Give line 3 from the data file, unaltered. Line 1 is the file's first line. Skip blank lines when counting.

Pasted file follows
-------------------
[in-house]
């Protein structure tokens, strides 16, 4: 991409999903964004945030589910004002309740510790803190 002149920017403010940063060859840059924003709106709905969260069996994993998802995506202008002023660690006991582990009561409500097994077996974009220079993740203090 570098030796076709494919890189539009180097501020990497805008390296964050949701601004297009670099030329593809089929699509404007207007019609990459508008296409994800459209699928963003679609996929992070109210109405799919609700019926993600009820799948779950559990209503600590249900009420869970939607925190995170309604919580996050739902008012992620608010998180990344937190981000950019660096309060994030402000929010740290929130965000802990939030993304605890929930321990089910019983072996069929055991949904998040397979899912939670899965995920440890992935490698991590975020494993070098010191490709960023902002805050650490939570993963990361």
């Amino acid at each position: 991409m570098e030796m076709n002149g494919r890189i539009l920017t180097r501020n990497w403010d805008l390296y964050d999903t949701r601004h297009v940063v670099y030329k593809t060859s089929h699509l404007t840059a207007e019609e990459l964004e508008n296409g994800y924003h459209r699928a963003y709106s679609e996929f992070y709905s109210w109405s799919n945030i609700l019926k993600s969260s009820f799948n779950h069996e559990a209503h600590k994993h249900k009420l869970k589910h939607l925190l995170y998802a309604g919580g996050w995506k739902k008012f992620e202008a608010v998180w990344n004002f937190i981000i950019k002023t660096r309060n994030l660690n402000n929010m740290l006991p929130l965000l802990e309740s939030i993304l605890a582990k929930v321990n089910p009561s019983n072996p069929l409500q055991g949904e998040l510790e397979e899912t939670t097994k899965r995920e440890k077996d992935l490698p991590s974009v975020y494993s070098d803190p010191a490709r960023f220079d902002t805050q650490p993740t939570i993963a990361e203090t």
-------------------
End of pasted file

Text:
């Amino acid at each position: 991409m570098e030796m076709n002149g494919r890189i539009l920017t180097r501020n990497w403010d805008l390296y964050d999903t949701r601004h297009v940063v670099y030329k593809t060859s089929h699509l404007t840059a207007e019609e990459l964004e508008n296409g994800y924003h459209r699928a963003y709106s679609e996929f992070y709905s109210w109405s799919n945030i609700l019926k993600s969260s009820f799948n779950h069996e559990a209503h600590k994993h249900k009420l869970k589910h939607l925190l995170y998802a309604g919580g996050w995506k739902k008012f992620e202008a608010v998180w990344n004002f937190i981000i950019k002023t660096r309060n994030l660690n402000n929010m740290l006991p929130l965000l802990e309740s939030i993304l605890a582990k929930v321990n089910p009561s019983n072996p069929l409500q055991g949904e998040l510790e397979e899912t939670t097994k899965r995920e440890k077996d992935l490698p991590s974009v975020y494993s070098d803190p010191a490709r960023f220079d902002t805050q650490p993740t939570i993963a990361e203090t």